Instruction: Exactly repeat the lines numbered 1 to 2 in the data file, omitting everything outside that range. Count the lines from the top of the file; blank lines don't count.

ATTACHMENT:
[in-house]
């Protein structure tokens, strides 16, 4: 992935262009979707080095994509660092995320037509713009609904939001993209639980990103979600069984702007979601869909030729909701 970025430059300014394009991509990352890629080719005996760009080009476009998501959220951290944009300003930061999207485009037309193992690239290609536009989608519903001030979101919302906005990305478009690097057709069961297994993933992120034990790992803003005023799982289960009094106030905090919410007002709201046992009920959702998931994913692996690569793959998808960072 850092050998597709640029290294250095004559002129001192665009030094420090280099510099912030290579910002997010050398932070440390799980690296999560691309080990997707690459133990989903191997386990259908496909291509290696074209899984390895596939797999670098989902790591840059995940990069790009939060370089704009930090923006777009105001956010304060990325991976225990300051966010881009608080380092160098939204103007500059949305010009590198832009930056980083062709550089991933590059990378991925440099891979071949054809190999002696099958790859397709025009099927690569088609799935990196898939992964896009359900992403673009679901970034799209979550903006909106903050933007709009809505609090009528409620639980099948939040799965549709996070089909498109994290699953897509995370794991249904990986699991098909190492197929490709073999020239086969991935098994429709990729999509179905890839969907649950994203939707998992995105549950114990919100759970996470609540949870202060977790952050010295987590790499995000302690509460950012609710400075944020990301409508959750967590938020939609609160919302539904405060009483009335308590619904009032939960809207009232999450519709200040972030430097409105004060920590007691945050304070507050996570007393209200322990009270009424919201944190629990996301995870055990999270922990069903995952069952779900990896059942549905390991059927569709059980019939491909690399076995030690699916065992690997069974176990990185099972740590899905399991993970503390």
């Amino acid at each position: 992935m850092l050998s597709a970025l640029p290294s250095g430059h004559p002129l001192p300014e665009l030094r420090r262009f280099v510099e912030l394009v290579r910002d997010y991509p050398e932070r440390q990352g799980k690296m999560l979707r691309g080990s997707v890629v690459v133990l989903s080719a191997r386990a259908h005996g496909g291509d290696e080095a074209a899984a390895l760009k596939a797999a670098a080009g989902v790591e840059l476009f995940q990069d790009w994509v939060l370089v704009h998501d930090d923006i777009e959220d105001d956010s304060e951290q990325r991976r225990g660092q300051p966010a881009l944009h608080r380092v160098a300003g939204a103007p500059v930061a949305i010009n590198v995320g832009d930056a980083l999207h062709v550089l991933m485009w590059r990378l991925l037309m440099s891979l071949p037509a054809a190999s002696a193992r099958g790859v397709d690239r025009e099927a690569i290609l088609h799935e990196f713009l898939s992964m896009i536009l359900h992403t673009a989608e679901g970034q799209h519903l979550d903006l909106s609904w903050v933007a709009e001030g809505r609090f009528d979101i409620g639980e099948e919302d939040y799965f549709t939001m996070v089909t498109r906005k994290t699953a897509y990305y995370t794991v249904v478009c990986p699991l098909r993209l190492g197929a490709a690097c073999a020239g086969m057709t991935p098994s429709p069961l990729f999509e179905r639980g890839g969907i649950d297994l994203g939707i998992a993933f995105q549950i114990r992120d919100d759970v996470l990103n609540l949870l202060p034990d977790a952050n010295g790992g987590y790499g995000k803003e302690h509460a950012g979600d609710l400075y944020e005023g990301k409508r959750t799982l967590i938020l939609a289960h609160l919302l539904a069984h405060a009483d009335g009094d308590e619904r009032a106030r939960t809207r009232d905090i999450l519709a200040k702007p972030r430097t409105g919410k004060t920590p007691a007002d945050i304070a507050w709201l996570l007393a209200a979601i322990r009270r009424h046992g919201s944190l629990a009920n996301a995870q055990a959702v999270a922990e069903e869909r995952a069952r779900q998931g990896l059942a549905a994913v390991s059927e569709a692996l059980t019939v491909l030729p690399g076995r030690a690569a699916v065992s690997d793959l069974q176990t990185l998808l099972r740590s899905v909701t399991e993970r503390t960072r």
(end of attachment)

[in-house]
């Protein structure tokens, strides 16, 4: 992935262009979707080095994509660092995320037509713009609904939001993209639980990103979600069984702007979601869909030729909701 970025430059300014394009991509990352890629080719005996760009080009476009998501959220951290944009300003930061999207485009037309193992690239290609536009989608519903001030979101919302906005990305478009690097057709069961297994993933992120034990790992803003005023799982289960009094106030905090919410007002709201046992009920959702998931994913692996690569793959998808960072 850092050998597709640029290294250095004559002129001192665009030094420090280099510099912030290579910002997010050398932070440390799980690296999560691309080990997707690459133990989903191997386990259908496909291509290696074209899984390895596939797999670098989902790591840059995940990069790009939060370089704009930090923006777009105001956010304060990325991976225990300051966010881009608080380092160098939204103007500059949305010009590198832009930056980083062709550089991933590059990378991925440099891979071949054809190999002696099958790859397709025009099927690569088609799935990196898939992964896009359900992403673009679901970034799209979550903006909106903050933007709009809505609090009528409620639980099948939040799965549709996070089909498109994290699953897509995370794991249904990986699991098909190492197929490709073999020239086969991935098994429709990729999509179905890839969907649950994203939707998992995105549950114990919100759970996470609540949870202060977790952050010295987590790499995000302690509460950012609710400075944020990301409508959750967590938020939609609160919302539904405060009483009335308590619904009032939960809207009232999450519709200040972030430097409105004060920590007691945050304070507050996570007393209200322990009270009424919201944190629990996301995870055990999270922990069903995952069952779900990896059942549905390991059927569709059980019939491909690399076995030690699916065992690997069974176990990185099972740590899905399991993970503390």